ISSN : 1301-5680
e-ISSN : 2149-8156
Turkish Journal of Thoracic and Cardiovascular Surgery     
Aortic root management in acute type a dissection surgery
Fuat Bilgen1
1Department of Cardiovascular Surgery, Acıbadem Ataşehir Hospital, Istanbul, Türkiye
DOI : 10.5606/tgkdc.dergisi.2023.98554

Acute type A aortic dissection (ATAAD) surgery is different from elective surgeries of aortic root and ascending aorta due to higher fragility of tissues, increased operative mortality and mortality, and longterm increased rates of reintervention. In particular, proximal repair (aortic root management) and distal repair strategies are the most important factors affecting the long-term patient outcomes.

In their retrospective study regarding aortic root management, Kose et al.[1] studied 68 patients with a mean age of 54.2±10.1 years for an average of 4.9±3.1 years following a root protective surgery (supracoronary graft interposition without commissural resuspension). Of 64 patients, 32 (47.06%) had sinus of Valsalva (SOV) dilatation (SOV diameter: 5.23±0.61 cm), while 36 (52.94%) had normal SOV (SOV diameter: 3.74±0.43 cm). The authors concluded that preoperative SOV diameter was a risk factor for aneurysmatic dilatation. A diameter of 4.05 cm and above was calculated as a cutoff value for developing dilatation requiring reoperation.

In ATAAD surgery, it is important to consider patient's clinical status before surgery, severity and mechanism of aortic regurgitation (AR) and presence of coronary malperfusion. Aortic regurgitation is often caused by a dissection flap extending below the sinotubular junction, causing detachment and prolapse of one or more of the aortic valve commissures. Therefore, determining the aortic root diameter preoperatively via computed tomography scan or echocardiogram may not be sufficient alone in deciding on a surgical strategy. Rather, an intraoperative decision-making process after the restoration of the aortic root and resuspension of the commissures should be used in determining the next steps.

According to the current guidelines, in patients with a partially dissected aortic root but no significant leaflet pathology, aortic valve resuspension is recommended over valve replacement (Class I). In patients with extensive destruction of the aortic root, a root aneurysm, or a known genetic aortic disorder, aortic root replacement is recommended with a mechanical or biological valved conduit (Class I). In selected patients who are stable, valve-sparing root repair may be reasonable, when performed by experienced surgeons (Class IIa).[2] If the tear is in the noncoronary sinus, replacement of a single sinus might be considered (partial remodeling).[3] In bicuspid aortic valve, some retrospective series have shown that patients with ATAAD present at a younger age and undergo root replacement more often than those with tricuspid valves.[4,5]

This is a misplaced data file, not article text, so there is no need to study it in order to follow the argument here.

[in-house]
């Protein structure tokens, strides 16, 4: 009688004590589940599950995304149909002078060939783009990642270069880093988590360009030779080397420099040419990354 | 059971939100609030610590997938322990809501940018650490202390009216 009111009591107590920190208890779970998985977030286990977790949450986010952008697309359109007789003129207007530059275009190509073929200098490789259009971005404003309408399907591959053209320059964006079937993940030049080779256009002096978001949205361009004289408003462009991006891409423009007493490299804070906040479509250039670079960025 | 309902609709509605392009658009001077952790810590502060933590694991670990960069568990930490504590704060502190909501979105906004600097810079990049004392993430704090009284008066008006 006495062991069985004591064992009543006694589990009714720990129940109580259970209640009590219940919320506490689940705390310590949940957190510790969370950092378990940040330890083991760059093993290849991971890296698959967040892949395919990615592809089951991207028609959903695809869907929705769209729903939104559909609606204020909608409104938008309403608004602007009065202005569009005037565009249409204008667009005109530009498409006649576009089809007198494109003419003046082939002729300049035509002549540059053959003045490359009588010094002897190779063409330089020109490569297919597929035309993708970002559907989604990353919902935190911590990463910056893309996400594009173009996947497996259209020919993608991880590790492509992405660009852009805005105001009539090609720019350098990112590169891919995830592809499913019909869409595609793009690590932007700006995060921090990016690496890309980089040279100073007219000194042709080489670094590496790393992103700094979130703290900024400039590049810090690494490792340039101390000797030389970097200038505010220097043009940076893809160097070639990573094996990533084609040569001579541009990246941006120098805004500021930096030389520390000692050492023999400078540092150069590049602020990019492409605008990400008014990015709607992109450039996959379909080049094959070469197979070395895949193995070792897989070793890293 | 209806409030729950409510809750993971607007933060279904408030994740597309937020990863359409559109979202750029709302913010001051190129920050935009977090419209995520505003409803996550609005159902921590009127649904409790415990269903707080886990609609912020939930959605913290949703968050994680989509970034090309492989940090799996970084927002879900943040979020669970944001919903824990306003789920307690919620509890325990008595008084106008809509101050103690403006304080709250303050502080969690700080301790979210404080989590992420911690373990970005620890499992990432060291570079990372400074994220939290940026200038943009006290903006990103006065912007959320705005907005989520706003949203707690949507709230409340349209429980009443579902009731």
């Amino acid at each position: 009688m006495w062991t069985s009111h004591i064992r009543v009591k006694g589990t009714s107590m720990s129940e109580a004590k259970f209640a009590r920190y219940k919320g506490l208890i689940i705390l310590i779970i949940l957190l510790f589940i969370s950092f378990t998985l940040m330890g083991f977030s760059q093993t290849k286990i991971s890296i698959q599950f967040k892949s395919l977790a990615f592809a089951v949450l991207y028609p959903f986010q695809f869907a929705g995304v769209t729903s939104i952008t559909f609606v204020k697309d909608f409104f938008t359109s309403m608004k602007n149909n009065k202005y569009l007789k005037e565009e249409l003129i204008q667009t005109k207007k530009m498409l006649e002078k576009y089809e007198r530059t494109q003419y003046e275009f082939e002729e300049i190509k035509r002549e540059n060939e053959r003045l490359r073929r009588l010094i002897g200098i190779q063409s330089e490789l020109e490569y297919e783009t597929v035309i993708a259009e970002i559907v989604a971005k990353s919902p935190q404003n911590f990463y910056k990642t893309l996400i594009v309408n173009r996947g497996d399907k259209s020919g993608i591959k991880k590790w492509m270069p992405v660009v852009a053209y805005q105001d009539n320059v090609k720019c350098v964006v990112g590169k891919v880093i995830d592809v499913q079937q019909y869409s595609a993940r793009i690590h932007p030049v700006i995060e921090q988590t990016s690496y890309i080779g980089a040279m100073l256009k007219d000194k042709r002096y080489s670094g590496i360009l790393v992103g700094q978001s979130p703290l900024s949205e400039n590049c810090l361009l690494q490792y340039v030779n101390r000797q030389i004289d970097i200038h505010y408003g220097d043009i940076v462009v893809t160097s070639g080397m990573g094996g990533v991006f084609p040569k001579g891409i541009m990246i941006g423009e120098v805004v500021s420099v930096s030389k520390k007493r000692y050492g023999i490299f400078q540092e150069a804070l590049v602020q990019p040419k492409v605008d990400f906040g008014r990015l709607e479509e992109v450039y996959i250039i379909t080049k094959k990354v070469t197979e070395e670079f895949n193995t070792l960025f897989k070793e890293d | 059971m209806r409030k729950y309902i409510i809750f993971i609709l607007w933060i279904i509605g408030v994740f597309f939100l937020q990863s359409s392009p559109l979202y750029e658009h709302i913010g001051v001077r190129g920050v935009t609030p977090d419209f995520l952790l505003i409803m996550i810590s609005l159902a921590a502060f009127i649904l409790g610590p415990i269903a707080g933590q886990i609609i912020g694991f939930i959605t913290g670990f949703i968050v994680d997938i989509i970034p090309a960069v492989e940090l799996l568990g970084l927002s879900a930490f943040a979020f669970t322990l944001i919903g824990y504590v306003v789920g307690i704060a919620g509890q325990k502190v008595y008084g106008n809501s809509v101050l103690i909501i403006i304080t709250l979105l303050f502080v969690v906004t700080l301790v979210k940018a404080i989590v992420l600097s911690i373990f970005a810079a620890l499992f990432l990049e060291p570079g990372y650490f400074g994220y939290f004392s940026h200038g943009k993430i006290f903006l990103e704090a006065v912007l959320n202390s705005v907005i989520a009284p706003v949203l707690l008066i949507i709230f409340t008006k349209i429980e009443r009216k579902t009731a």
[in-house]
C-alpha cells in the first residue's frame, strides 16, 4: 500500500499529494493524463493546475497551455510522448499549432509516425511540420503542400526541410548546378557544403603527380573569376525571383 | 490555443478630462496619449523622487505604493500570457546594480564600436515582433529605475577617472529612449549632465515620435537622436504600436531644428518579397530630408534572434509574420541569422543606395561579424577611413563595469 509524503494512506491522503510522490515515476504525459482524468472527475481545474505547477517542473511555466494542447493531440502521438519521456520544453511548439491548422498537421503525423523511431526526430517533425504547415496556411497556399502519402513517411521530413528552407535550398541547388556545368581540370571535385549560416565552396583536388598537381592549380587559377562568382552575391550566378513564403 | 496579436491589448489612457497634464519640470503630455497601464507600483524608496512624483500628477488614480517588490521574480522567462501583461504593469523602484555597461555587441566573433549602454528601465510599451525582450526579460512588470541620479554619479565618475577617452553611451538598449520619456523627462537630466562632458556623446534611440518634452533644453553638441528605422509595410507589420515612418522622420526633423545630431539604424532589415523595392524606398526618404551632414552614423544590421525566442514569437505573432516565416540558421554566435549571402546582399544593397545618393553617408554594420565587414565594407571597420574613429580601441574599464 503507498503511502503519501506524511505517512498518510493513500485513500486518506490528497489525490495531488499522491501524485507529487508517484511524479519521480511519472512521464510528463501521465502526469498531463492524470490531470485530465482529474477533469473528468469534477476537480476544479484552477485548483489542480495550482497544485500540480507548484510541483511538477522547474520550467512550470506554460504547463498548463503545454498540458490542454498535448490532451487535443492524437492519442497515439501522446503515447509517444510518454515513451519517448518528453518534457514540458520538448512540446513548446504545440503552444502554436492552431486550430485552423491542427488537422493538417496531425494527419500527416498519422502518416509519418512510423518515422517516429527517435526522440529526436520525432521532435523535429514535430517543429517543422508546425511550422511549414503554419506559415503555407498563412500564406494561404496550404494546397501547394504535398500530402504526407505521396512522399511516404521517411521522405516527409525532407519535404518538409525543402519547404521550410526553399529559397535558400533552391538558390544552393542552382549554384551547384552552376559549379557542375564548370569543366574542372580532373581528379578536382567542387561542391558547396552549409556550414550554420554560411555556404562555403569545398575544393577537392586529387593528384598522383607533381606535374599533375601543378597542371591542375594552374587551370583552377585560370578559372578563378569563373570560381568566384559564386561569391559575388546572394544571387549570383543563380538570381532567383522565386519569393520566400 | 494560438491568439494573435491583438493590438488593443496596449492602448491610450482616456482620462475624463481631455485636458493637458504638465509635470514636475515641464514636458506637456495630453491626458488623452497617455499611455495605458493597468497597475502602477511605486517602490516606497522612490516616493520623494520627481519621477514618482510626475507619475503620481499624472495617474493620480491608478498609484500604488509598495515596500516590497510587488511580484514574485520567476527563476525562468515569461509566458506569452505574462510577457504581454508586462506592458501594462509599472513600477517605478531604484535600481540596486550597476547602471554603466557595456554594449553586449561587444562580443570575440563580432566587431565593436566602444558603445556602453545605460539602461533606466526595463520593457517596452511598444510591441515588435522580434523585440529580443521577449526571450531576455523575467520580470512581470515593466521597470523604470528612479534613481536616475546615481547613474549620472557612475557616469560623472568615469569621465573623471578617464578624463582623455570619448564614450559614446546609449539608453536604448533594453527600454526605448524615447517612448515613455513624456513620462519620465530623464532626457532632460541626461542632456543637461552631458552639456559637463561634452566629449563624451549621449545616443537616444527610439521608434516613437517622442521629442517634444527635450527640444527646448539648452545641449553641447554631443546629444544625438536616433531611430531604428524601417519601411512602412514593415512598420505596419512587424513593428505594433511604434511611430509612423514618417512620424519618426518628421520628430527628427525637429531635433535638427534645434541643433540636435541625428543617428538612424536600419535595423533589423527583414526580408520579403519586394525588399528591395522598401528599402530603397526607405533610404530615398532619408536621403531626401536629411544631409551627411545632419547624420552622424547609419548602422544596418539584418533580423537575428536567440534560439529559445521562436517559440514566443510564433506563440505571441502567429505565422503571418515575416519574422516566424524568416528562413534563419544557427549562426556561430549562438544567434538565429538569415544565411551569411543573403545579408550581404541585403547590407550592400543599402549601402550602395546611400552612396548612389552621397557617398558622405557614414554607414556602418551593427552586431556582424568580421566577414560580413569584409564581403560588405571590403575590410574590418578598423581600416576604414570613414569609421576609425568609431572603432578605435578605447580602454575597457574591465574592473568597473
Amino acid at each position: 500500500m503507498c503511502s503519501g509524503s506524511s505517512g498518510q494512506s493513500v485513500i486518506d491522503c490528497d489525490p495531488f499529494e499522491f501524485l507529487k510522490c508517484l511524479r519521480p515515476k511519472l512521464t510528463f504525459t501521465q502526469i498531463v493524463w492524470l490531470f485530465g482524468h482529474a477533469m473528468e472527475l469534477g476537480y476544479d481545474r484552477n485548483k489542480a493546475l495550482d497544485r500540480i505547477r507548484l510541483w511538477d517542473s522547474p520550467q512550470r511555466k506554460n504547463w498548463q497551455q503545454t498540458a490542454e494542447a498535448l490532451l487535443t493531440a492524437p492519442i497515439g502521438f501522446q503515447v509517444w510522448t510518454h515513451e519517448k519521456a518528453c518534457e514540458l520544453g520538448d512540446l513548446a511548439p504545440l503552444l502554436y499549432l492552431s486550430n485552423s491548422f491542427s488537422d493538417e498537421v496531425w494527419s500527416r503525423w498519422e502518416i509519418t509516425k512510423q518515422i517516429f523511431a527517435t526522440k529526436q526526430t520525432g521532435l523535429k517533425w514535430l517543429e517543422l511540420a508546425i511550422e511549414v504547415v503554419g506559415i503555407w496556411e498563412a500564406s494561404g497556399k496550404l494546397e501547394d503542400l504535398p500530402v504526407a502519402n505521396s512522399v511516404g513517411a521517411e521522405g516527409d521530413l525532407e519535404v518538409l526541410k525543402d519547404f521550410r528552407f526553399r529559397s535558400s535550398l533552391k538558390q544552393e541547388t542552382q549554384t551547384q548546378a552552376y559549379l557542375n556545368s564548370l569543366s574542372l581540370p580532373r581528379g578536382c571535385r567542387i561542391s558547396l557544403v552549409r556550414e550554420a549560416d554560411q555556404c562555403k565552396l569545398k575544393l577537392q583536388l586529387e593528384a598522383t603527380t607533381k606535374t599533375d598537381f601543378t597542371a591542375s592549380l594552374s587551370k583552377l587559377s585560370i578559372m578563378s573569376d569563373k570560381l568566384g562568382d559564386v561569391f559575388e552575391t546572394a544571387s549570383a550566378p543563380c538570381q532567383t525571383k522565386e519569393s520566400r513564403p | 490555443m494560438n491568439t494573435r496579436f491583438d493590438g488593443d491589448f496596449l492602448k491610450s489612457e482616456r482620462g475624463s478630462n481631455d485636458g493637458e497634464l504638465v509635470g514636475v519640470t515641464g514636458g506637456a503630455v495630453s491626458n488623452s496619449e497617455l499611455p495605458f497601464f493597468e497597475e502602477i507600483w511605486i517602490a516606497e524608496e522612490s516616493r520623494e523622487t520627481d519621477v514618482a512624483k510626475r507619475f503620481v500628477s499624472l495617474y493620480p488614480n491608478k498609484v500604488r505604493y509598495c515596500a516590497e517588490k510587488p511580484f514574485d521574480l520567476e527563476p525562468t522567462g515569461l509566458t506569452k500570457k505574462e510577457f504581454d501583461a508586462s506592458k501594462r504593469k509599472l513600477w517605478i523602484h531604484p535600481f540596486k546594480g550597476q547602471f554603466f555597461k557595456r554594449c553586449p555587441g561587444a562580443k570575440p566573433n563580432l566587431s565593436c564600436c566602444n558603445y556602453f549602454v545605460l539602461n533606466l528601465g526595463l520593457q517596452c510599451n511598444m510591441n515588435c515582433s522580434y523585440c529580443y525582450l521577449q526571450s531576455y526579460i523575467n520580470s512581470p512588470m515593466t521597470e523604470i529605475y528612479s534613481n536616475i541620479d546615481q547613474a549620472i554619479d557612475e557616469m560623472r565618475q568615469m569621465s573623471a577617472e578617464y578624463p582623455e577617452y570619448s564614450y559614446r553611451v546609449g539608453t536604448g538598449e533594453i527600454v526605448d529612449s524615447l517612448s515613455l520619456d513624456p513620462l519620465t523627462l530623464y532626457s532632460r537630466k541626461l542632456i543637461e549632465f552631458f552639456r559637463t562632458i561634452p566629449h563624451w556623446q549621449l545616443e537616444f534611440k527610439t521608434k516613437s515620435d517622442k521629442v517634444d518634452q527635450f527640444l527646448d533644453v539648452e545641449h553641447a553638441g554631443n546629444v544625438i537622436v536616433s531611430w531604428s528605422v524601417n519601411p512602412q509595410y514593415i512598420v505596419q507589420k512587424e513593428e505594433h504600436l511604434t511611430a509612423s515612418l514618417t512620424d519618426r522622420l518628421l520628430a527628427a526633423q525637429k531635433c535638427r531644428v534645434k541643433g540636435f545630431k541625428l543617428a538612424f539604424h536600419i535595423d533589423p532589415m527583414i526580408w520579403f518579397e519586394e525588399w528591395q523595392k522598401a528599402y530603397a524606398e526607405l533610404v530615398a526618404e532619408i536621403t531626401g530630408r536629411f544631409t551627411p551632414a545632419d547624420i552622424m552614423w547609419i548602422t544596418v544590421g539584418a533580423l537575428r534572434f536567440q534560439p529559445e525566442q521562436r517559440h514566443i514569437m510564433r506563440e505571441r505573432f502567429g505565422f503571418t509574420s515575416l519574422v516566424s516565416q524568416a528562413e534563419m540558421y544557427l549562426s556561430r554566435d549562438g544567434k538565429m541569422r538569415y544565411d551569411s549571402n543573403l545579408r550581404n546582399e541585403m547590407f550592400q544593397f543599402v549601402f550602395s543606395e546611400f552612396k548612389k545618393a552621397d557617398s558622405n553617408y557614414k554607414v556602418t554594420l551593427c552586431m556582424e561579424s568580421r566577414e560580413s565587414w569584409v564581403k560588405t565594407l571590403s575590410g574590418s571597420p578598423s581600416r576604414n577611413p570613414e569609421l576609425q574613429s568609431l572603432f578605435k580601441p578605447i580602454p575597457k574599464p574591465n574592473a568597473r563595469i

Several retrospective studies have compared the early and late outcomes after root replacement versus root repair. In these studies, the diameter of the aortic root above ≥4.5 cm was one of the indications of the root replacement.[6] The reason that Kose et al.'s[1] study found a preoperative SOV diameter of ≥4.05 cm as a reoperation risk factor could be not resuspending the commissures and having a younger patient population in the study. In my professional opinion, further studies are necessary to correlate the preoperative SOV diameter and reoperation risk.

In conclusion, we should make the final decision of aortic root preservation or replacement based on our surgical experience and judgement. We need to maximize long-term benefit, but also consider limiting the early operative risk.


1) Köse Y, Özyurt Köse S, Koçoğulları CU. Dilated sinuses of Valsalva subsequent to type A dissection surgery: Is reoperation inevitable?. Turk Gogus Kalp Dama 2023;31:171-75. doi: 10.5606/tgkdc.dergisi.2023.24330.

2) Isselbacher EM, Preventza O, Hamilton Black J 3rd, Augoustides JG, Beck AW, Bolen MA, et al. 2022 ACC/ AHA Guideline for the Diagnosis and Management of Aortic Disease: A Report of the American Heart Association/ American College of Cardiology Joint Committee on Clinical Practice Guidelines. Circulation 2022;146:e334-e482. doi:10.1161/CIR.0000000000001106.

3) Svensson LG. Limited Intimal Aorta Tears: Royalty Torn Asunder, and a Nation Was Created. J Am Coll Cardiol 2018;71:2786-2789. doi: 10.1016/j.jacc.2018.03.530.

4) Kreibich M, Rylski B, Czerny M, Pingpoh C, Siepe M, Beyersdorf F, et al. Type A Aortic Dissection in Patients With Bicuspid Aortic Valve Aortopathy. Ann Thorac Surg 2020;109:94-100. doi: 10.1016/j.athoracsur.2019.05.022.

5) Mennander A, Olsson C, Jeppsson A, Geirsson A, Hjortdal V, Hansson EC, et al. The significance of bicuspid aortic valve after surgery for acute type A aortic dissection. J Thorac Cardiovasc Surg 2020;159:760-767.e3. doi: 10.1016/j. jtcvs.2019.03.012.

6) Malaisrie SC, Szeto WY, Halas M, Girardi LN, Coselli JS, Sundt TM 3rd, et al. AATS Clinical Practice Standards Committee: Adult Cardiac Surgery. 2021 The American Association for Thoracic Surgery expert consensus document: Surgical treatment of acute type A aortic dissection. J Thorac Cardiovasc Surg 2021;162:735-758.e2. doi: 10.1016/j. jtcvs.2021.04.053.